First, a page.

Although it may seem at first glance that the rapidly increasing disappearance of indigenous languages has little or no relationship to health, the truth is that most of the indigenous ancestral knowledge about medicinal plants is closely related to the particular language of each ethnic group.
Specialists assert that the disappearance of traditional languages represents a greater danger to the survival of knowledge than the loss of biodiversity, since linguistic and biological information are completely interrelated, a topic Rodrigo Camara Liret, A biologist at the University of Zurich (UZH) said: “Every time an indigenous language dies, it’s as if a library is burning, but we don’t see it because it’s silent.”
“We lose the essence of our spiritual knowledge of medicinal plants. Knowledge that cannot be translated into other languages. Uldariko Matabi Yukona 63, is called the last shaman of the Matabi, an indigenous group of less than 70 people who live along the Merite-Parana River in the Colombian Amazon jungle.
To understand the problem more precisely, we tell you that according to information provided by the United Nations (UN), out of the 7,000 indigenous languages that are still spoken, 40% of them are in danger of extinction, and 80% of the rest of the world’s biodiversity is located in the territories the original people.
The findings are the result of a new study titled: “The extinction of language leads to the loss of unique medical knowledge” Recently presented at the World Biodiversity Forum, where researchers reviewed the literature, including early colonizer records, mapping medicinal plant uses and indigenous languages in three regions: North America, northwest Amazonas and New Guinea, it revealed that about 12,000 medicinal uses of more than 3 Thousands of plants, known by people who speak 230 indigenous languages in these regions. But more than 75% of this knowledge is in only one of these languages.
In this regard, the United Nations (UN) ensures that all indigenous languages of the western Amazon are in danger of extinction, which means that the botanical knowledge collected by these groups is also in danger. In North America, endangered languages account for 86% of the unique knowledge of medicinal plants, and in New Guinea it is 31%.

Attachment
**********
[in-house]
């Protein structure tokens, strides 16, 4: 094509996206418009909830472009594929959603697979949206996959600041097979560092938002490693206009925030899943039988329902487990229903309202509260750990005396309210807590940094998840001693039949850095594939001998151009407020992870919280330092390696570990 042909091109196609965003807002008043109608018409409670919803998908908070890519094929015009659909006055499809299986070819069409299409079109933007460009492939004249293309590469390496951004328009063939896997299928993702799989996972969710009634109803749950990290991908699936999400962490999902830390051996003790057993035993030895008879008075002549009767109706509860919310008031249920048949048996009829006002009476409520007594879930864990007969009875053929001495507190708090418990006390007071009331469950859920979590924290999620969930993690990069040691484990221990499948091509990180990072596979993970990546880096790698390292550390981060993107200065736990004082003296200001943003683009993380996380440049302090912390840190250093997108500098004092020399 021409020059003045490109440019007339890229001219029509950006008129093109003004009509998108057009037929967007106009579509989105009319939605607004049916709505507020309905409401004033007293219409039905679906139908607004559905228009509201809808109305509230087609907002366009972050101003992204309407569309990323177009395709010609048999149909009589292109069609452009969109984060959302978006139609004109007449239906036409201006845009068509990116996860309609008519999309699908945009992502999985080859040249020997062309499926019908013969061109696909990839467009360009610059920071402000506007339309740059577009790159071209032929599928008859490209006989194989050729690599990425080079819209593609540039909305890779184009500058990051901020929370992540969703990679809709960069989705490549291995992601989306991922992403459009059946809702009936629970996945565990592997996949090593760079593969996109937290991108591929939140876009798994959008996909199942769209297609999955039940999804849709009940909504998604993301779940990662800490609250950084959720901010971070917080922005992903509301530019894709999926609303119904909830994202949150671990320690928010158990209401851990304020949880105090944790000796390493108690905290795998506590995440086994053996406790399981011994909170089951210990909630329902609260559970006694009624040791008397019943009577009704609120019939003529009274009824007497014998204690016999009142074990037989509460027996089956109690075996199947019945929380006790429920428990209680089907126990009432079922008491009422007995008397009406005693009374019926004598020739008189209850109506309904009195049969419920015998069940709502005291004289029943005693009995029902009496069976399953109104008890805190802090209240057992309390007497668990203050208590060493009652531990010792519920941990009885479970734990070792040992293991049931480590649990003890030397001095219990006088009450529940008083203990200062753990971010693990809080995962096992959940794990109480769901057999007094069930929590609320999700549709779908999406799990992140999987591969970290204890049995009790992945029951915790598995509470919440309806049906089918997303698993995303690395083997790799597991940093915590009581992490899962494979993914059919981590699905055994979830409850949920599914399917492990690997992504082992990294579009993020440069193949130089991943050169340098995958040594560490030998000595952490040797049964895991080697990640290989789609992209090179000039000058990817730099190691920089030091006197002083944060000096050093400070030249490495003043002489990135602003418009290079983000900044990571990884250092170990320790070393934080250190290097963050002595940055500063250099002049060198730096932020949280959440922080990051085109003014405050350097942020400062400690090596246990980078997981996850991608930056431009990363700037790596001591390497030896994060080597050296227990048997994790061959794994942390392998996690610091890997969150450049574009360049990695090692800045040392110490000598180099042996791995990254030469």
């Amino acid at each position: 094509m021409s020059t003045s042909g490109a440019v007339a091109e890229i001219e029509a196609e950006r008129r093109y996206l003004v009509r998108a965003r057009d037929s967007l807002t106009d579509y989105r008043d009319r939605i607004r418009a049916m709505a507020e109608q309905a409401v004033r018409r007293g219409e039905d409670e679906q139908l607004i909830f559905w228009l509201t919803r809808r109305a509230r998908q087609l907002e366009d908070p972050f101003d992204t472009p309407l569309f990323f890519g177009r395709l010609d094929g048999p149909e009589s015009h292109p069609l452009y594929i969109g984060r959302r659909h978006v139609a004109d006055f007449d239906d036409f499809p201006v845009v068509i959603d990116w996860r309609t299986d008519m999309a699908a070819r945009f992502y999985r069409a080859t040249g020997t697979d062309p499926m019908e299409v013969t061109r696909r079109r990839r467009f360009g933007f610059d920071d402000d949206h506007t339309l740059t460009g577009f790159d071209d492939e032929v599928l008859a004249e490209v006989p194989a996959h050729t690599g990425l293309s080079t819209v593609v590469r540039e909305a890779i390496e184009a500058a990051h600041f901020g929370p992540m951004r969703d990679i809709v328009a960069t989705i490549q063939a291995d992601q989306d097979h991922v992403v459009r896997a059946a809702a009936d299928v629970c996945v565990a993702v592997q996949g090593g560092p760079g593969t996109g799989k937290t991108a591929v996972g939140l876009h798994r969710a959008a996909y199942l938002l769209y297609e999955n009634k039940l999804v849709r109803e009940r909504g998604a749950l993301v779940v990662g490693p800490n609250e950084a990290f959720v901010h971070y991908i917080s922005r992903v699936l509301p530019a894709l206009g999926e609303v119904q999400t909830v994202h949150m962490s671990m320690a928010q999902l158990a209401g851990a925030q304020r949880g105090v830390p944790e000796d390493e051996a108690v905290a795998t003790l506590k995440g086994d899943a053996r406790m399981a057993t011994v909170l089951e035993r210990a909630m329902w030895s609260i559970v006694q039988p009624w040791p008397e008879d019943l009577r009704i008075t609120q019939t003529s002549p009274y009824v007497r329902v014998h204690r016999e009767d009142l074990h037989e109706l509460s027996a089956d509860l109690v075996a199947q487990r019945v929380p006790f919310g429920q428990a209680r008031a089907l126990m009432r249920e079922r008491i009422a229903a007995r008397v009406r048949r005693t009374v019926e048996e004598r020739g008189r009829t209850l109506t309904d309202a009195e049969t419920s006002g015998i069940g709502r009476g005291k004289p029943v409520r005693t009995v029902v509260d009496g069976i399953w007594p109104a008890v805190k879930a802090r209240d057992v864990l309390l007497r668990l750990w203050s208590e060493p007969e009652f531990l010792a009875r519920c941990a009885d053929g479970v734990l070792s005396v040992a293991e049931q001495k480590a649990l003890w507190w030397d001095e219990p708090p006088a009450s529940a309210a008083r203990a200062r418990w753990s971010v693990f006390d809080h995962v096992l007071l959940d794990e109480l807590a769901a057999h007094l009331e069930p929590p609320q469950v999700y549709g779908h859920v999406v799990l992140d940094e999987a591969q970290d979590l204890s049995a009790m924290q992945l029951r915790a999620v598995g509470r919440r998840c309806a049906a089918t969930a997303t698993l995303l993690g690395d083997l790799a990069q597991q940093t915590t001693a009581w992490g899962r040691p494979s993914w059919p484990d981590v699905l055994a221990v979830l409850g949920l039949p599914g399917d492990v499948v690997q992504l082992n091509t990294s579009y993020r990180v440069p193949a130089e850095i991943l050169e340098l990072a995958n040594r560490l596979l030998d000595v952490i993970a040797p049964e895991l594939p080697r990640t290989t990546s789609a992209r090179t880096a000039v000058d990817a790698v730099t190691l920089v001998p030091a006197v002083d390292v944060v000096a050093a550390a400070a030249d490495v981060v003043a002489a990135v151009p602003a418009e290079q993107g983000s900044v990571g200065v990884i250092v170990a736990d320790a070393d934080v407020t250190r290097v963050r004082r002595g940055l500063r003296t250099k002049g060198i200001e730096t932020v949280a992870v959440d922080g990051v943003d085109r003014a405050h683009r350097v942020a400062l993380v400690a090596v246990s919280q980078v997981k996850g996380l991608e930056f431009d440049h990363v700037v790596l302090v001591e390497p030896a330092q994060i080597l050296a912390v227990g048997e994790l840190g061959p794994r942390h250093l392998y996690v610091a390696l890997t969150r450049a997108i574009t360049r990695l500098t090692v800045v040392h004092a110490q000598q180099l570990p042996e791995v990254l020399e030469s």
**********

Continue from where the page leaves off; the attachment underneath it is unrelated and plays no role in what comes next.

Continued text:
“Indigenous peoples have accumulated sophisticated knowledge about plants and their services, including knowledge that they confer important health benefits, which has been codified in their languages. However, indigenous knowledge is increasingly threatened by the loss of language and species extinction. On the other hand, the neglect of language is strongly associated with the decline of knowledge. On the other hand, global change will limit the geographical ranges of many endemic plants and crops used by humans. Together, the extinction of language and the reduction of useful plant species in the next century may limit the full potential of nature’s contributions to people and the discovery of unintended uses.” PNAS. The extinction of language leads to the loss of unique medical knowledge.
As mentioned earlier, and in contrast to the high percentage of threatened languages, less than 4% of medicinal plants in the three regions studied are at risk of extinction, which for Bascombet undoubtedly represents that knowledge is being lost at a faster rate than biodiversity, which is worrying Undoubtedly very much.
Tania Eulalia Martinez Cruz, An indigenous Ayok woman from Mexico and a social science researcher at the University of Brussels, for example, gave the way indigenous peoples in Oaxaca developed ways to grow plants during droughts, adding that “Losing culture is also a loss of our ability to adapt and find solutions to growing environmental problems. The complexity of medicinal plants is regional knowledge. When you destroy an area, you destroy nature, knowledge, our practices and our lives.”
“Award-winning zombie scholar. Music practitioner. Food expert. Troublemaker.”